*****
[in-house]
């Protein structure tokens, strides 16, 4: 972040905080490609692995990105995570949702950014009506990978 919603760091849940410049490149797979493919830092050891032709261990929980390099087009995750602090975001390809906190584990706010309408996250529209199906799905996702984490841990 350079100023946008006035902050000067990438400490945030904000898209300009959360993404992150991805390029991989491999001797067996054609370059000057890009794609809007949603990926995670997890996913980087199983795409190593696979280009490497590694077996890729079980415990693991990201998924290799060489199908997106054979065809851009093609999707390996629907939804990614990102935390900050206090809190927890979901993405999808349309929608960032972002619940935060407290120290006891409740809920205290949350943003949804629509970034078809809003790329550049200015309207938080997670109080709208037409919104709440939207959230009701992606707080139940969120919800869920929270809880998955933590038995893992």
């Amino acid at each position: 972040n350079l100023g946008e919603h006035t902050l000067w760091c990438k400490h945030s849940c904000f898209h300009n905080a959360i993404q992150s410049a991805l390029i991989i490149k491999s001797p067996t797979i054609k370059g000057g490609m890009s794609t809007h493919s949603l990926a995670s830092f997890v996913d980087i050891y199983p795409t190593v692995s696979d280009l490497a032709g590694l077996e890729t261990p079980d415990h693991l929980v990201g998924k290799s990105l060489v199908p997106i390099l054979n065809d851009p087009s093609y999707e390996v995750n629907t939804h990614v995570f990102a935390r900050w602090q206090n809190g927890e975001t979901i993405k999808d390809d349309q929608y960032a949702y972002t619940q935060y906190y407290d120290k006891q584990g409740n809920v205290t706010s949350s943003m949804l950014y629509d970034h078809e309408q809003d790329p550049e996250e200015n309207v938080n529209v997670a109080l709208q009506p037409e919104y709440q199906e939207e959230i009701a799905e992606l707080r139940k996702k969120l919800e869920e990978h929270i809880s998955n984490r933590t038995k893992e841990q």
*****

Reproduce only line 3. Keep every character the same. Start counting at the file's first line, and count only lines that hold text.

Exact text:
């Amino acid at each position: 972040n350079l100023g946008e919603h006035t902050l000067w760091c990438k400490h945030s849940c904000f898209h300009n905080a959360i993404q992150s410049a991805l390029i991989i490149k491999s001797p067996t797979i054609k370059g000057g490609m890009s794609t809007h493919s949603l990926a995670s830092f997890v996913d980087i050891y199983p795409t190593v692995s696979d280009l490497a032709g590694l077996e890729t261990p079980d415990h693991l929980v990201g998924k290799s990105l060489v199908p997106i390099l054979n065809d851009p087009s093609y999707e390996v995750n629907t939804h990614v995570f990102a935390r900050w602090q206090n809190g927890e975001t979901i993405k999808d390809d349309q929608y960032a949702y972002t619940q935060y906190y407290d120290k006891q584990g409740n809920v205290t706010s949350s943003m949804l950014y629509d970034h078809e309408q809003d790329p550049e996250e200015n309207v938080n529209v997670a109080l709208q009506p037409e919104y709440q199906e939207e959230i009701a799905e992606l707080r139940k996702k969120l919800e869920e990978h929270i809880s998955n984490r933590t038995k893992e841990q």